Compared to prior venetoclax monotherapy studies, no new safety signals for venetoclax were observed in either treatment arm. Treatment-emergent AEs (all grades) in >25% of the overall population were neutropenia (57%), anemia (35%), diarrhea (32%) and nausea (32%). Treatment-emergent grade 3/4 AEs in >10% of the overall population were neutropenia (43%; 3/12 of the neutropenic pts developed febrile neutropenia), anemia (29%), thrombocytopenia (18%), hypophosphatemia, hypoxia, leukopenia, and pneumonia (each 11%). Serious AEs in ≥2 pts overall were febrile neutropenia, increased blood potassium, multi-organ failure, and pneumonia (each 7%). Prior to study entry, 7/22 (32%) in Arm A received G-CSF support. One pt with high disease burden developed laboratory TLS in week 4, upon escalating to the 200 mg daily venetoclax dose, evident by hyperuricemia and hyperphosphatemia. Electrolytes returned to normal levels after a dose interruption and intervention. No pts experienced clinical TLS; laboratory changes were not clinically significant.

Conclusions: In this group of pts with aggressive disease relapsed after or refractory to BCR-targeted agents, venetoclax monotherapy demonstrated early activity at the 8 week assessment, which occurred within 3 weeks of reaching the target 400 mg daily dose. The majority of evaluable pts achieved PR or SD. Venetoclax monotherapy exhibited a tolerable safety profile without events of clinical TLS. This is the first phase 2 study to show activity in a relatively uniform population of pts previously treated with BCR kinase inhibitors; the data suggests that venetoclax is active in these pts. Enrollment in both arms was ongoing as of the data cut.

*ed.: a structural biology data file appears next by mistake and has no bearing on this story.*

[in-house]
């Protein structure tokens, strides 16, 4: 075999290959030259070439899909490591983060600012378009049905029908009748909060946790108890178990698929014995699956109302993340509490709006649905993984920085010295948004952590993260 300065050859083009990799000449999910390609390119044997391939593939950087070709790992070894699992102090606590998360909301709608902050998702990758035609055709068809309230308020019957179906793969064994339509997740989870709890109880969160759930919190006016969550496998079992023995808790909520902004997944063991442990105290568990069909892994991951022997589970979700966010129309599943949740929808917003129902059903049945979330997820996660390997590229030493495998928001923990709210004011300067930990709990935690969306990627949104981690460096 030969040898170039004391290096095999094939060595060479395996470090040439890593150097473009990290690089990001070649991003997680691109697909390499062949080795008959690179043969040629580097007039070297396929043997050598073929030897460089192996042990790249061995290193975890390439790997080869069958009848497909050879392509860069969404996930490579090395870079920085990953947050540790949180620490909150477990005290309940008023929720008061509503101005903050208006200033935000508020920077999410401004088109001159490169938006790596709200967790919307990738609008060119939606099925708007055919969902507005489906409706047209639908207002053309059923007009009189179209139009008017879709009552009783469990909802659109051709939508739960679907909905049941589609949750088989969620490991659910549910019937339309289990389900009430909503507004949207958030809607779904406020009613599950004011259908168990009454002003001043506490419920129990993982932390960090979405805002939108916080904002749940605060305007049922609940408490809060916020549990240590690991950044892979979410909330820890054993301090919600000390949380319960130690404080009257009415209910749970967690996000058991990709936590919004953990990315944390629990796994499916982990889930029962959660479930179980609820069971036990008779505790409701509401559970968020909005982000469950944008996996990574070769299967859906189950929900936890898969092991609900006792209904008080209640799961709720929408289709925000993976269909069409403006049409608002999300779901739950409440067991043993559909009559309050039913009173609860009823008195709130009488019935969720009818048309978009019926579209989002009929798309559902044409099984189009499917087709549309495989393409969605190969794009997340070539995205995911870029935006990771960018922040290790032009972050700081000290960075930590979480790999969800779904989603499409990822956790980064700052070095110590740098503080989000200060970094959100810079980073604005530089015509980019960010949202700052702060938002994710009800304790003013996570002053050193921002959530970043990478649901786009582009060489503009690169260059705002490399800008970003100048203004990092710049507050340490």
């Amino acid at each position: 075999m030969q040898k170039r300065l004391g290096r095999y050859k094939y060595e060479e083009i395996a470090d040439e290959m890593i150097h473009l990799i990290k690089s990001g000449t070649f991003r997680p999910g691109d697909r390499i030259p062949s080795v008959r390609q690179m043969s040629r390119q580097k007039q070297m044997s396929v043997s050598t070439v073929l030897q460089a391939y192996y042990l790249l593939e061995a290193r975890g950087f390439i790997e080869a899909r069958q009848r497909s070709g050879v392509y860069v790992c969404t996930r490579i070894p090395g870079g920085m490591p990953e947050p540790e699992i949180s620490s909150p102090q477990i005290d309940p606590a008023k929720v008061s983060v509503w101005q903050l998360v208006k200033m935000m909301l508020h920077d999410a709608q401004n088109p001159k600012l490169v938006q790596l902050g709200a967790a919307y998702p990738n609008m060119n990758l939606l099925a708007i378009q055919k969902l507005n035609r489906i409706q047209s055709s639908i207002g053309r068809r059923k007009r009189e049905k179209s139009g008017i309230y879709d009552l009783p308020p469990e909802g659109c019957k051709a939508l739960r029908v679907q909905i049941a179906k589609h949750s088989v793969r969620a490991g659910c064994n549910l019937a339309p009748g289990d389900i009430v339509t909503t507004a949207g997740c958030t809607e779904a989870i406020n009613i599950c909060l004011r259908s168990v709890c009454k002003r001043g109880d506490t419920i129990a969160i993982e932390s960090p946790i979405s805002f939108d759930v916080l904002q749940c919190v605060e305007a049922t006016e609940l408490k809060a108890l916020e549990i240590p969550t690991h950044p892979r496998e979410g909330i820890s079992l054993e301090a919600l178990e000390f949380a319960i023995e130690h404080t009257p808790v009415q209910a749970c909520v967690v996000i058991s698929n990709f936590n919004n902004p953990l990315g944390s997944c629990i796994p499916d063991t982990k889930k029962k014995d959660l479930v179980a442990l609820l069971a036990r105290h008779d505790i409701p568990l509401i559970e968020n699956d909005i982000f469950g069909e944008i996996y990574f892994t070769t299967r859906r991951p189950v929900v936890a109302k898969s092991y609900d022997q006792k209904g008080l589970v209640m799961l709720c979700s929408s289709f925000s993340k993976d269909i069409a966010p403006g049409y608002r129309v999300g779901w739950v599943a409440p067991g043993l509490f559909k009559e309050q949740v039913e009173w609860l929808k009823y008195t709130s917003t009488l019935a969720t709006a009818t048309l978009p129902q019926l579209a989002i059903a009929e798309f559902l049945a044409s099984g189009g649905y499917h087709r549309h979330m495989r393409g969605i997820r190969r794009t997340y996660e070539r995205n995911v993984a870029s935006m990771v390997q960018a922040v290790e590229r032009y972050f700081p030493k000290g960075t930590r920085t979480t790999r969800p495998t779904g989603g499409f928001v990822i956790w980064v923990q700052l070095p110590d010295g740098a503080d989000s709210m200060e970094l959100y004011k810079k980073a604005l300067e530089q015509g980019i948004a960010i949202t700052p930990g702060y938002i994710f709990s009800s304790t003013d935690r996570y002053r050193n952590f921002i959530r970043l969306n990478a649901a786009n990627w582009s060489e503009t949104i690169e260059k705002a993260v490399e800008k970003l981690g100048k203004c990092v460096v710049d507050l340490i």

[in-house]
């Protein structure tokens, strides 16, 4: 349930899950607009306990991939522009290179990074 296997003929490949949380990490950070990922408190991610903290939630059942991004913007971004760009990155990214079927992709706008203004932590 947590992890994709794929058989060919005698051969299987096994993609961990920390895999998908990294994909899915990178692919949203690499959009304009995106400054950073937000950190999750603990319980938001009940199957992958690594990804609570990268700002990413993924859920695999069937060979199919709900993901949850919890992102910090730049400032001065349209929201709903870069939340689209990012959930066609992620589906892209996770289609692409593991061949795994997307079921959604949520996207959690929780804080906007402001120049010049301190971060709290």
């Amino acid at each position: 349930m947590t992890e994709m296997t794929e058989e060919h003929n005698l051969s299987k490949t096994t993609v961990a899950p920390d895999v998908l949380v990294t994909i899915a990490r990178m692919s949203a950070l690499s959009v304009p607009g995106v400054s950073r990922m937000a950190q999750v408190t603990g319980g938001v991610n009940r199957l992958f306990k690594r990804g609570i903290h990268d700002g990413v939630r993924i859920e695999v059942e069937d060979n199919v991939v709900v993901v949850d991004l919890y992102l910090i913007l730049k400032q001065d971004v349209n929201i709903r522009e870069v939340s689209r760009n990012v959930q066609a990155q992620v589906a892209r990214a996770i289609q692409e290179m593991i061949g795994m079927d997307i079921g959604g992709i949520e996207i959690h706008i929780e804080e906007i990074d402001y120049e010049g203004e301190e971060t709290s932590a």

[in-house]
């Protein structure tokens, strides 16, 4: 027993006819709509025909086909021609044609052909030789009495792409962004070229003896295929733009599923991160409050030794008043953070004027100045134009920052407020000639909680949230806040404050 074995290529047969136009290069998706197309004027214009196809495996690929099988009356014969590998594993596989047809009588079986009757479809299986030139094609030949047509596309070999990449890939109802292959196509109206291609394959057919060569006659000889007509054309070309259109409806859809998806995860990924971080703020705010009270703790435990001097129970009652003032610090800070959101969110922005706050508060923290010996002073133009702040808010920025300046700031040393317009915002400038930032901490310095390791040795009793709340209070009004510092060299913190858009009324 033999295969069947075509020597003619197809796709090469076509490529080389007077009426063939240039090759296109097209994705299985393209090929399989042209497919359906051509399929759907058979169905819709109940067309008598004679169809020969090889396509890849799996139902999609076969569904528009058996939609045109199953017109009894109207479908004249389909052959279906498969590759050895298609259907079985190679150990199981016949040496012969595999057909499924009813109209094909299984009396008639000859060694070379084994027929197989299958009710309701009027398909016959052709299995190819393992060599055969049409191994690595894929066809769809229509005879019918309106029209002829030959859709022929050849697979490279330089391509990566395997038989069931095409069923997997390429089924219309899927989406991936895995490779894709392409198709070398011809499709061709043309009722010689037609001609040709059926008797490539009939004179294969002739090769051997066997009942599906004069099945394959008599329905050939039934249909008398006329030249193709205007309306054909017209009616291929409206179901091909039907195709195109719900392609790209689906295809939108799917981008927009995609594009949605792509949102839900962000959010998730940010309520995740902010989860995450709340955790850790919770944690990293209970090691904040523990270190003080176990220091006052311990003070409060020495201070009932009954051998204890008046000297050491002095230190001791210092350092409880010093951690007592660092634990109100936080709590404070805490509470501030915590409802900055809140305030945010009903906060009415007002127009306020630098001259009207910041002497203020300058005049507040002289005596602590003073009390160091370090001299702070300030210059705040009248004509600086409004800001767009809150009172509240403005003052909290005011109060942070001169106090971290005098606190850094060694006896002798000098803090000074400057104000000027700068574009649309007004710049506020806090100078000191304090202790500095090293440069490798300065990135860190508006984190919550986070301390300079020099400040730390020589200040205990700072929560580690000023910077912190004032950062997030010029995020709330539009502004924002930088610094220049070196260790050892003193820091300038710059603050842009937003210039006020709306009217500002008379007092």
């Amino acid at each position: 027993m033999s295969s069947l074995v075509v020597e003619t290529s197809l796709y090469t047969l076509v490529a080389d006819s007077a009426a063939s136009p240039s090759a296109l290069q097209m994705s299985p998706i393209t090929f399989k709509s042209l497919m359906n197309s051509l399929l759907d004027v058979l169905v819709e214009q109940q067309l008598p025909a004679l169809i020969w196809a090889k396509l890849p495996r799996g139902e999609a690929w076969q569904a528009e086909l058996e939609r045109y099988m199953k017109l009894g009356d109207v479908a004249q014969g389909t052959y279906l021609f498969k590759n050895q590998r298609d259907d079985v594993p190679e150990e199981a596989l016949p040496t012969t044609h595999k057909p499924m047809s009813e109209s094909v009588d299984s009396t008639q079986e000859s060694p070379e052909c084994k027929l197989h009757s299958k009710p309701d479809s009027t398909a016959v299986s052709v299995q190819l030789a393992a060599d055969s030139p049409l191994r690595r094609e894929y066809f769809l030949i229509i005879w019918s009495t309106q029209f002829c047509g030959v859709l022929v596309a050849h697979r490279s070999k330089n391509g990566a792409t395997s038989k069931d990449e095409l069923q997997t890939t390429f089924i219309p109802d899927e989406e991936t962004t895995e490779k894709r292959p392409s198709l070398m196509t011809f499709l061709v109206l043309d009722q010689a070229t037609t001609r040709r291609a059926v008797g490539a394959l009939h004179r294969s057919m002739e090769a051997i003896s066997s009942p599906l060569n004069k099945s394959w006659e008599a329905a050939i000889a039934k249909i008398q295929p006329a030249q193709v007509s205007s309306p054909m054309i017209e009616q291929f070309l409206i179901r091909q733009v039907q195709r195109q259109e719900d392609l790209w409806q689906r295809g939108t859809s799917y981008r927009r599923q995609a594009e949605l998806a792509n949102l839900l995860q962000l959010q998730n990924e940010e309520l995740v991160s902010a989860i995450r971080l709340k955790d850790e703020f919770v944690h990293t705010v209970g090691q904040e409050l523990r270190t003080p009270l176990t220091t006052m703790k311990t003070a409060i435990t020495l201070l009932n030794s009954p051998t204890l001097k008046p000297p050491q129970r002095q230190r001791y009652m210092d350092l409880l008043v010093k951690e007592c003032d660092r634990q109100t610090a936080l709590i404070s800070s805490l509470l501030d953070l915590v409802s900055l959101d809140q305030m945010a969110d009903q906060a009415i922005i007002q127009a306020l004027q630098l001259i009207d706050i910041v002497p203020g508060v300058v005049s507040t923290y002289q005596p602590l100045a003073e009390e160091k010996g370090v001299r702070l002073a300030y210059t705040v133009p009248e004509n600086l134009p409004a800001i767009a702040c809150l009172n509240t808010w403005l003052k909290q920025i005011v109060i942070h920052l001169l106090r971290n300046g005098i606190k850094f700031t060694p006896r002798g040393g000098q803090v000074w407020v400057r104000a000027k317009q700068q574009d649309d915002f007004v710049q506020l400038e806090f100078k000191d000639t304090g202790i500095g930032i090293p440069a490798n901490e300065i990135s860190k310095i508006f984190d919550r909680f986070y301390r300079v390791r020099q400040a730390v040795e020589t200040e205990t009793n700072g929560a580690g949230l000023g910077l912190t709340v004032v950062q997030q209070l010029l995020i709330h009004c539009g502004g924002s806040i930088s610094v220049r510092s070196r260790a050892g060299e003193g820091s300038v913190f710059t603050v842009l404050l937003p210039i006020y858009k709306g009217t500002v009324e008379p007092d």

Disclosures

Jones:Genentech, Pharmacyclics; institutional research funding from Abbvie, Pharmacyclics, Genentech, and Gilead: Other: Advisory Board. Off Label Use: Venetoclax is an investigational drug that is not yet approved in this indication.. Mato:AbbVie: Consultancy, Research Funding; Genentech: Consultancy; Pharmacyclics: Consultancy, Research Funding; Pronai Pharmaceuticals: Research Funding; Celgene Corporation: Consultancy, Research Funding; Gilead: Consultancy, Research Funding; TG Therapeutics: Research Funding. Coutre:AbbVie: Research Funding. Wierda:Genentech: Consultancy; AbbVie and Genentech: Research Funding. Choi:AbbVie and Gilead: Membership on an entity's Board of Directors or advisory committees; Gilead: Speakers Bureau; AbbVie: Research Funding. Davids:AbbVie and Janssen: Consultancy; Genentech and Infinity Pharmaceuticals: Membership on an entity's Board of Directors or advisory committees; Pharmacyclics, TG Therapeutics, and Infinity: Research Funding. Lamanna:Gilead: Membership on an entity's Board of Directors or advisory committees, Research Funding. Barr:Pharmacyclics: Research Funding; AbbVie and Pharmacyclics: Consultancy. Burns:AbbVie: Employment, Equity Ownership. Montalvo:AbbVie: Employment, Equity Ownership. Zhu:AbbVie: Employment, Equity Ownership. Busman:AbbVie: Employment, Equity Ownership. Potluri:AbbVie: Employment, Equity Ownership. Humerickhouse:AbbVie: Employment, Equity Ownership. Byrd:Pharmacyclics: Research Funding; Genenttech, AbbVie, Acerta, Pharmacyclics: Other: Unpaid consultant.

Author notes

*

Asterisk with author names denotes non-ASH members.